Ealdred, the seventeenth abbot, was ruling at the time of the Norman Conquest. He made early submission to King William, but in 1071 he was deposed, committed for a time to prison in the castle of Wallingford, and then suffered to end his days in the custody of Walkelin, bishop of Winchester. (fn. 7)
The two following abbots were both Norman monks from Jumièges. It was in the days of Rainald, the latter of these, that the Domesday Survey was taken; it has already been shown what a large and rich portion of Berkshire the abbey then held, as well as a considerable tract in Oxfordshire, and manors in Gloucestershire and Warwickshire. (fn. 8)
Motbert is entered as the twentieth abbot in Bishop Kennett's list, and in this he is followed in the enlarged Dugdale. But Motbert was only prior of Abingdon; he was appointed abbot of Milton Abbey in the year 1100, when Faricius became twentieth abbot of Abingdon. (fn. 9) Faricius was a distinguished benefactor. He rebuilt the nave of the church, with two great towers, and almost the whole of the conventual buildings. The materials were brought from Wales, six wagons, each drawn by twelve oxen, being engaged in the work. The journey there and back took six or seven weeks. A fine list is given of the ornaments and vestments that he supplied for the church. A considerable catalogue of the books that he caused to be transcribed for the abbey library, in addition to the service books, begins with St. Augustine's De Civitate Dei, and concludes with multos libros de physica. (fn. 10) His own skill in medicine was considerable. In two instances the abbey benefited by his success as a physician. One Miles Crispin, in the year 1106, sent his steward and chaplain to place on the high altar at Abingdon the title-deeds of a hospice and adjacent lands at Colnbrook, Buckinghamshire, on account of the service rendered to him in his illness by the abbot. For a like cause Geoffrey de Vere conferred on the abbey the church of Kensington. (fn. 11)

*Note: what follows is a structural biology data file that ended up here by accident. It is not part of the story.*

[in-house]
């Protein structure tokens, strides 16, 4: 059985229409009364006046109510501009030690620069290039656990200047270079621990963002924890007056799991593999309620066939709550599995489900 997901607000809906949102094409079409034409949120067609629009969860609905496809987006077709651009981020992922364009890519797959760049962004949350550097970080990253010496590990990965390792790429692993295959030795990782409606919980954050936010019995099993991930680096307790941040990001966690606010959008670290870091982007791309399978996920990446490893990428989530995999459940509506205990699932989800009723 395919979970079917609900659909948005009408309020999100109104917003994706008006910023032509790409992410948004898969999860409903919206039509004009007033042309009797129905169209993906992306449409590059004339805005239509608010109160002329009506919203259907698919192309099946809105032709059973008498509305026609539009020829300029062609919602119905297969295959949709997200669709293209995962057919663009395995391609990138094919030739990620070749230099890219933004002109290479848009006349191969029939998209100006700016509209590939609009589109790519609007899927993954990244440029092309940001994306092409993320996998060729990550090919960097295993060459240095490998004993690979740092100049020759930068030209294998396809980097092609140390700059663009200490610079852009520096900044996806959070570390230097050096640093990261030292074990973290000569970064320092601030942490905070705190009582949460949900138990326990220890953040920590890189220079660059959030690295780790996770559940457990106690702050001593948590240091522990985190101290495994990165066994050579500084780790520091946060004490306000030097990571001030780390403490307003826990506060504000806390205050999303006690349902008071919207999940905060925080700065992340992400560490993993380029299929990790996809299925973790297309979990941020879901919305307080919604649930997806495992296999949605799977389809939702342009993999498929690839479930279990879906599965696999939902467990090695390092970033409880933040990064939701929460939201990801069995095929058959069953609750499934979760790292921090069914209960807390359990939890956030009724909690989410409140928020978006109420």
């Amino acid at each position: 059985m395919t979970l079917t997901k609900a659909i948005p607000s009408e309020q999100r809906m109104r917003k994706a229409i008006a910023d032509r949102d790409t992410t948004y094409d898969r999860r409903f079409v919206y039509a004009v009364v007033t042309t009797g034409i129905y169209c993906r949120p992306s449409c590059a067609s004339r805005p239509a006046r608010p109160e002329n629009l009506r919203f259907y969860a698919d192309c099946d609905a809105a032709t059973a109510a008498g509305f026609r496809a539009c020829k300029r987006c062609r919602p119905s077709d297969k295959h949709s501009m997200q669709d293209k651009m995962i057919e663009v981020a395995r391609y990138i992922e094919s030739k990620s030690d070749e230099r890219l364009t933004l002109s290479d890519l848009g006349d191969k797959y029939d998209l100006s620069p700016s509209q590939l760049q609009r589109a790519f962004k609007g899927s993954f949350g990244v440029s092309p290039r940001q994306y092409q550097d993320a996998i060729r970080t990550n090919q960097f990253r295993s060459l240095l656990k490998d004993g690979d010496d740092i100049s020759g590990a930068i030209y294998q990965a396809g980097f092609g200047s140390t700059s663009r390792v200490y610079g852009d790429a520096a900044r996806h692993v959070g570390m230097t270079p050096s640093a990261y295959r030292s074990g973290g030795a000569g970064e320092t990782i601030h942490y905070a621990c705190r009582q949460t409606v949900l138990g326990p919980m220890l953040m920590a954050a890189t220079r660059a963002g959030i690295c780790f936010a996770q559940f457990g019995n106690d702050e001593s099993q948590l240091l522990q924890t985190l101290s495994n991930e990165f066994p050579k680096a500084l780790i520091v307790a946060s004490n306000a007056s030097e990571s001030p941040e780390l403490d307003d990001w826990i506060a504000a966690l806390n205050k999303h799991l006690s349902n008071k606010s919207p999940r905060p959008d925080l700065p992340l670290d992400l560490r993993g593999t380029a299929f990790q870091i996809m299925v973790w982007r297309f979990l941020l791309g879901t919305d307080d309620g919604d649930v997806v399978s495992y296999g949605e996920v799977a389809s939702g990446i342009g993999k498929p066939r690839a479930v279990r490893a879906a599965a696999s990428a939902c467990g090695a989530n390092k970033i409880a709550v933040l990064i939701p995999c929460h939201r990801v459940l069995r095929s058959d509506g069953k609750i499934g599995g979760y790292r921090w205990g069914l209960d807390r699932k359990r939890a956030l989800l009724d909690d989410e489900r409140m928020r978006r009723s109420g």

Vincent, the twenty-first abbot, another Jumièges monk, who ruled from 1121 to 1130, by his timely boldness obtained an important charter from Henry I. Understanding that the abbey had no legal right to certain of its privileges, the king instructed his officials to take the whole abbey into the crown's hands whilst its claims were being investigated. Vincent hastened to court, taking the charter of Edward the Confessor with him, which secured to the abbey the market of Abingdon, and their rights over the hundred of Hornmere. The king ordered it to be read aloud by the bishop of Salisbury, his chancellor, whereupon the abbot instantly asked for confirmation under the royal seal, offering 300 marks to secure it. The king closed with the offer, but the required sum could only be obtained by breaking off some of the beautiful gold and silver work wherewith St. Ethelwold had adorned the back of the high altar. (fn. 12)